The town of Carrigart where Frank spent many of his childhood days.
Growing up in Carrigart/Downings, where my father played most of his football, I loved the characters who added as much colour to games as the players themselves.
Simon - not his real name - was one such. One night, he and my dad headed to a wake of a Garda Sergeant who had been a footballer of some repute some distance away.
There were the usual cups of tea, stronger drops, currant bread, John Players on the saucers and small talk surrounding the deceased.
In fact, Simon was fulsome in his praise of the legendary policeman and footballer and just before they left, he decided to head back once more to see his 'old friend' in the coffin.
Something made my father curious and so he followed him. Imagine his surprise when he observed Simon remove his cap again, lean in over the corpse and whisper: "Not a day too soon, you oul bastard ye!"
The Sergeant had once summoned him for piloting a Raleigh bicycle without a light. Simon had never forgiven him.
I'm reminded of the wee excitable woman who was put in charge of a neighbour's wake and when the local TD landed, got even more excited and blurted: "The corpse's brother would like to know what you're drinking!"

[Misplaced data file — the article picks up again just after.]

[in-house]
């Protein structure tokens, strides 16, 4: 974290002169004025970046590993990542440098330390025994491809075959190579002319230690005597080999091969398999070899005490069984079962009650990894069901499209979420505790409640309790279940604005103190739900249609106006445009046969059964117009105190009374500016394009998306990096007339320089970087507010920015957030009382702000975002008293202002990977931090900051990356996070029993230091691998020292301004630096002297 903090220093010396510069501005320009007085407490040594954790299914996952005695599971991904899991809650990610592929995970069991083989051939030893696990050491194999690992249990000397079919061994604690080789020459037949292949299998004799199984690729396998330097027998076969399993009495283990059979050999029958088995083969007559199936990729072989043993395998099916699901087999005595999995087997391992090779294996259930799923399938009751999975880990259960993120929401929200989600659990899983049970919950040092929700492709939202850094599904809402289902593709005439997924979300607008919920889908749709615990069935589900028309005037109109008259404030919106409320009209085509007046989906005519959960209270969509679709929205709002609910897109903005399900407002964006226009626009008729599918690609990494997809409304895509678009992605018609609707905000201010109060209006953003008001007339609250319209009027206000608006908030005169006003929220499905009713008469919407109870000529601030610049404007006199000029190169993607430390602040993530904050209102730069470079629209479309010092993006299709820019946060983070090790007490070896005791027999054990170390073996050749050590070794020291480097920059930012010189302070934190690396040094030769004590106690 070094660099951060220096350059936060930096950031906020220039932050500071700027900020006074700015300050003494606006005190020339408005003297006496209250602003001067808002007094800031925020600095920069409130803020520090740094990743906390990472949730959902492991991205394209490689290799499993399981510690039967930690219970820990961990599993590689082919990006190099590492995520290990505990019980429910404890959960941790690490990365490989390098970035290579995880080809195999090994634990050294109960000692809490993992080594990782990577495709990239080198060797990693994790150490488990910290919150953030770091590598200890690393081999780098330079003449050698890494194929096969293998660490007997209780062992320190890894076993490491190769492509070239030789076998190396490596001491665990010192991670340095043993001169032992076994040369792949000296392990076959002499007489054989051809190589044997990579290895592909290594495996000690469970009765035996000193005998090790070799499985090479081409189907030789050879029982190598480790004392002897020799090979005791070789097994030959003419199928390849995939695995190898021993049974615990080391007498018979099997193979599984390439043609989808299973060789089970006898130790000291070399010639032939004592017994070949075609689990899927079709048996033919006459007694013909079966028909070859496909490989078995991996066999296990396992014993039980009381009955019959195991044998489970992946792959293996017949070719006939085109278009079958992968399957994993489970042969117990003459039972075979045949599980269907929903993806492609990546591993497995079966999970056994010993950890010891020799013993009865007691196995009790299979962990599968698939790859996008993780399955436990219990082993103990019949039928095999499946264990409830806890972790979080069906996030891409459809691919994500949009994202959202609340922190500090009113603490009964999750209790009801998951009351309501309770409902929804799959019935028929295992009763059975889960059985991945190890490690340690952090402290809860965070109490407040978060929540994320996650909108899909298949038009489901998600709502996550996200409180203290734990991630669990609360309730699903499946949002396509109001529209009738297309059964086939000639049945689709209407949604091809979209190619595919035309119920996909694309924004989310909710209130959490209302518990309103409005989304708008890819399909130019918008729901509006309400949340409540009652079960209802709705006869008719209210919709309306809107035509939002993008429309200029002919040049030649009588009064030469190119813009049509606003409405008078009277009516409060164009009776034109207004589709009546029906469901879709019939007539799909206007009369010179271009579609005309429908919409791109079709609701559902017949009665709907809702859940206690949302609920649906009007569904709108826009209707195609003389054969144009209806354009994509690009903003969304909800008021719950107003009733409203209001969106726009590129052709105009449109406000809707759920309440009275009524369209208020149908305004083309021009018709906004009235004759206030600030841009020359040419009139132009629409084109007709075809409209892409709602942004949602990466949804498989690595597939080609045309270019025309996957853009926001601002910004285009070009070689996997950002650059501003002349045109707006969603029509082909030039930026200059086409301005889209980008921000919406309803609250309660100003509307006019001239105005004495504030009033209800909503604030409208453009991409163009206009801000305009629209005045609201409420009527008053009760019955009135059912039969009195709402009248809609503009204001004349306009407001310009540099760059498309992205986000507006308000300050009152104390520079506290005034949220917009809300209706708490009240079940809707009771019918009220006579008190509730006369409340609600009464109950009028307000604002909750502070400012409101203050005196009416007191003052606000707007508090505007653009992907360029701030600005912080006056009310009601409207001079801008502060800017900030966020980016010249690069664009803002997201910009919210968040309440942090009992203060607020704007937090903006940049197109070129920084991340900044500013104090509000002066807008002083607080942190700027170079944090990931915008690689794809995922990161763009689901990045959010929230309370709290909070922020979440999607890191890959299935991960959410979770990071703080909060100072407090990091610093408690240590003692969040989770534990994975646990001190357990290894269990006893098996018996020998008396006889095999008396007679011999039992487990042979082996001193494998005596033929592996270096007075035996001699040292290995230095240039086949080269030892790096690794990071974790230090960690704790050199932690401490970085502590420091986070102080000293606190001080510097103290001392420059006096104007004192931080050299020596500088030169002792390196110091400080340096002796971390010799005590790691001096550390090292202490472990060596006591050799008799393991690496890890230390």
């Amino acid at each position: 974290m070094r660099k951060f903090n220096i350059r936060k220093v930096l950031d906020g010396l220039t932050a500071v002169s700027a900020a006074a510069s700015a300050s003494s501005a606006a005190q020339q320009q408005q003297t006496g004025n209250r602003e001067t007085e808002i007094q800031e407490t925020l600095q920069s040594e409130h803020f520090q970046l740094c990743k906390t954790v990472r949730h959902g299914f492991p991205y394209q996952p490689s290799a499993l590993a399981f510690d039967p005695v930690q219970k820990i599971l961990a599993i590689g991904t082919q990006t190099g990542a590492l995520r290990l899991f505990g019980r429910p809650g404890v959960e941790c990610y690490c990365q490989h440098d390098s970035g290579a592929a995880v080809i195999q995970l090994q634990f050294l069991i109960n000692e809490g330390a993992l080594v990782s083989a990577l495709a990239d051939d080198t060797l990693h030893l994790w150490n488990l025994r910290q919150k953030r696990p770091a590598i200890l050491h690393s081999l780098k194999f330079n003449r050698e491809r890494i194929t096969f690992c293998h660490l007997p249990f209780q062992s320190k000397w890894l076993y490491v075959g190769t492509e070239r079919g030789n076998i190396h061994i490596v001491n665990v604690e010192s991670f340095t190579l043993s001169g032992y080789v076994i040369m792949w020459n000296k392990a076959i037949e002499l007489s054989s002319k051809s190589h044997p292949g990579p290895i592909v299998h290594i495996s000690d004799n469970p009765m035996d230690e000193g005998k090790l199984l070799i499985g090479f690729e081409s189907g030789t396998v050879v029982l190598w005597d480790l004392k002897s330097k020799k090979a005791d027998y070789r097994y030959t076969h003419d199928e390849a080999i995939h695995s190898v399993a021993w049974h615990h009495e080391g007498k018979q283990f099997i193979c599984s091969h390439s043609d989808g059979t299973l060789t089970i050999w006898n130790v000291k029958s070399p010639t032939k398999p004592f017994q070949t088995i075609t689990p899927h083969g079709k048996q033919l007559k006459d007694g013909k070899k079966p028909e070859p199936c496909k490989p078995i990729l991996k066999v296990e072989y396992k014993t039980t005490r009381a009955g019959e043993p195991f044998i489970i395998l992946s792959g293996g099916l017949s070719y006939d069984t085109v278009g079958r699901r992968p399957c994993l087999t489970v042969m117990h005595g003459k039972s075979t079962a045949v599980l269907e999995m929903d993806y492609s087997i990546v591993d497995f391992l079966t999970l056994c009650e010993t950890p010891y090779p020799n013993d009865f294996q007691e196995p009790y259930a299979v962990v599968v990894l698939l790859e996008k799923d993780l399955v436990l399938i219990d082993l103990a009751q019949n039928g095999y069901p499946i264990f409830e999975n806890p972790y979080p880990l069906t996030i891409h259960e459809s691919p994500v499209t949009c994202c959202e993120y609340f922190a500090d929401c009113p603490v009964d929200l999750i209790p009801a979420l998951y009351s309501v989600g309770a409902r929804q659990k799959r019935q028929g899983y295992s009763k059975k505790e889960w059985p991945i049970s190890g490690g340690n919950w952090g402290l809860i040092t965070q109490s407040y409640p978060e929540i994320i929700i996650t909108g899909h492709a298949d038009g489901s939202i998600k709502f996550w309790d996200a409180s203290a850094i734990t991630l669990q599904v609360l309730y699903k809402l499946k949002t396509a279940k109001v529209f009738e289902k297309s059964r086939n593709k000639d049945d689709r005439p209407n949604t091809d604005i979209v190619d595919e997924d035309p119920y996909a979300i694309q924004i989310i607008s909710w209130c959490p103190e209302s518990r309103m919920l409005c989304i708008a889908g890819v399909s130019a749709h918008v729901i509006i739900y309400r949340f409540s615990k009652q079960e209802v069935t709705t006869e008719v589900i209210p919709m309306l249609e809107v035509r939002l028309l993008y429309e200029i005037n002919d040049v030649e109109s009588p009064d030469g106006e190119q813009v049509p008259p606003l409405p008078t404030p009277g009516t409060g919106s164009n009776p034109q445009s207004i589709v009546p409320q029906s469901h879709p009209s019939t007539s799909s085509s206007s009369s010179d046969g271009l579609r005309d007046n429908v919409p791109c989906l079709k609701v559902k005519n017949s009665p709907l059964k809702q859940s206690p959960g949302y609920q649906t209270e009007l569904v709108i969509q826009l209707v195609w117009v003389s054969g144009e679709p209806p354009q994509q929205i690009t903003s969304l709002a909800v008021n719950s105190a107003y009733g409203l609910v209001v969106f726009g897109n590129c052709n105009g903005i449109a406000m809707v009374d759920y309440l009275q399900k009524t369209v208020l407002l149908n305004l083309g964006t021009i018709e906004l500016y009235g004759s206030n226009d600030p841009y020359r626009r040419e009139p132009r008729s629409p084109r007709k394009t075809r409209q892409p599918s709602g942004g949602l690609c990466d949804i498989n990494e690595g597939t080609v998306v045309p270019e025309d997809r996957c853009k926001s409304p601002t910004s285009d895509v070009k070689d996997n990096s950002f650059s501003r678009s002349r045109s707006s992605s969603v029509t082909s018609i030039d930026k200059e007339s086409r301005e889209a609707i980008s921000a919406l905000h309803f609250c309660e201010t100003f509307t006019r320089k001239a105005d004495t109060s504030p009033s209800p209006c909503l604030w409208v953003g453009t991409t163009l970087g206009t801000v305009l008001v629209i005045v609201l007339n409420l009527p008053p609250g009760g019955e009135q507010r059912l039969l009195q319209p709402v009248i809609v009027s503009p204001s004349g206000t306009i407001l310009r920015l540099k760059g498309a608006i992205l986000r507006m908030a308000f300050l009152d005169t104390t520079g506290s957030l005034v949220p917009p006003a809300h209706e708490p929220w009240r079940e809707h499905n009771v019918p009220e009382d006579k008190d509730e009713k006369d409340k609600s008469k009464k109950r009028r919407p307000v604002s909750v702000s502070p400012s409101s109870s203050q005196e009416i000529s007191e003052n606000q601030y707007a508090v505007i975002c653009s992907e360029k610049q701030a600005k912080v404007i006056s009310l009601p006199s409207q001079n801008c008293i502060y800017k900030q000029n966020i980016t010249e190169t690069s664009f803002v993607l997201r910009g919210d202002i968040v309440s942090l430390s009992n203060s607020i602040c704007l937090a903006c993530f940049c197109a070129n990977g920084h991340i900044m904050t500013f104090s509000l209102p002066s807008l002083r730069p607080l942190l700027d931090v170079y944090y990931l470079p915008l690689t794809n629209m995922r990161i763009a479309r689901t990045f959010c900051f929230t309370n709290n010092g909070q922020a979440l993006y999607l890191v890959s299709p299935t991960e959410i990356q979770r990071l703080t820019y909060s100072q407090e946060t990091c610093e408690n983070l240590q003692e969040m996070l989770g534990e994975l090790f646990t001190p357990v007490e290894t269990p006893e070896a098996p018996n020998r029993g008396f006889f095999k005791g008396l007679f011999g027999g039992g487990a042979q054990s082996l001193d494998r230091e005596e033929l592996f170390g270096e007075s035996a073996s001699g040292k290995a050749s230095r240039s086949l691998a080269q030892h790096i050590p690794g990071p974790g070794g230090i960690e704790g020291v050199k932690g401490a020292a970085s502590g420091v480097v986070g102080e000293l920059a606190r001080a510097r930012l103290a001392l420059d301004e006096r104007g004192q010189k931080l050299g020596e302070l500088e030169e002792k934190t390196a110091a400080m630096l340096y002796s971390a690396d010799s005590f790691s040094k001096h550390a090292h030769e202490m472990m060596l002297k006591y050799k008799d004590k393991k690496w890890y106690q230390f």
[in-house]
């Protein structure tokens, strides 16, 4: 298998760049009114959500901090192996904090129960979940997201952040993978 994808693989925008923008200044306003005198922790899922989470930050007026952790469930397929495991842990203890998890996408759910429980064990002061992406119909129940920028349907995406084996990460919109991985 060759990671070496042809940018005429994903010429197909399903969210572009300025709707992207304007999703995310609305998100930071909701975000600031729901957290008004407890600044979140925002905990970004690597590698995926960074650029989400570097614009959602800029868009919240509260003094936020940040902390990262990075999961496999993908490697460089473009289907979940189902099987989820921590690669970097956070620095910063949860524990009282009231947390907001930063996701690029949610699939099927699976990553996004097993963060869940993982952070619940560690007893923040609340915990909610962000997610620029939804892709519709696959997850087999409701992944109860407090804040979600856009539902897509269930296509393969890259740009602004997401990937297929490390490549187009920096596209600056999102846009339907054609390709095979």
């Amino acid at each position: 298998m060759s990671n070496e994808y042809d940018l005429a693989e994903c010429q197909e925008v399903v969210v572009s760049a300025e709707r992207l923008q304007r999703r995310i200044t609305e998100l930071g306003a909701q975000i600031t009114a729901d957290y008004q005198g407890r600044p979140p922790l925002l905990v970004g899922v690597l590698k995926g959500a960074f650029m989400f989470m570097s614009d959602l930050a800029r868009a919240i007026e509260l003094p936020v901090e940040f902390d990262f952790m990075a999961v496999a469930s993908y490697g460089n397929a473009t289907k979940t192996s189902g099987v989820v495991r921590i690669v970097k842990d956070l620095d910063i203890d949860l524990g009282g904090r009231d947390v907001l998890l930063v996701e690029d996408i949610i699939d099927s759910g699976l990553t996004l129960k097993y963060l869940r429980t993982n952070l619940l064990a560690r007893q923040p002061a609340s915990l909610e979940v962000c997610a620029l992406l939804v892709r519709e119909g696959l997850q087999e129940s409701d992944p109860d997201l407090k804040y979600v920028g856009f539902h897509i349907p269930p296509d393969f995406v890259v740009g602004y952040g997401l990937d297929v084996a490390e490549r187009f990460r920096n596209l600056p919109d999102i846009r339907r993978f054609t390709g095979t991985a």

I was talking to an old friend recently about the ‘wee burn’ we fished in as youngsters.
Donegal is full of Scottish words, especially in the Laggan area. Ballindrait means “the town of the bridge” and Saint Eunan is said to have been born and brought up in the area and became the first bishop or abbot of St. Colmcille's church at Raphoe. He was also credited with having built the first bridge at Ballindrait over the river Deele or Burn Dale as the river was known by the Scottish Planters who came to live in this area.
The name Deele sounded too much like the word “deeil” which was Scots for Devil, so the Scottish planters changed the sound to Dale!
I also reminisced with him about our time in Gortnabrade NS outside Carrigart.
Our Principal, Joe Gallagher, was a true gentleman, a great teacher and a personal inspiration. On Mondays, Joe eased our way into first class by asking us about our weekend activities and on one occasion, enquired of a lad from the Mulroy area what he had got up to.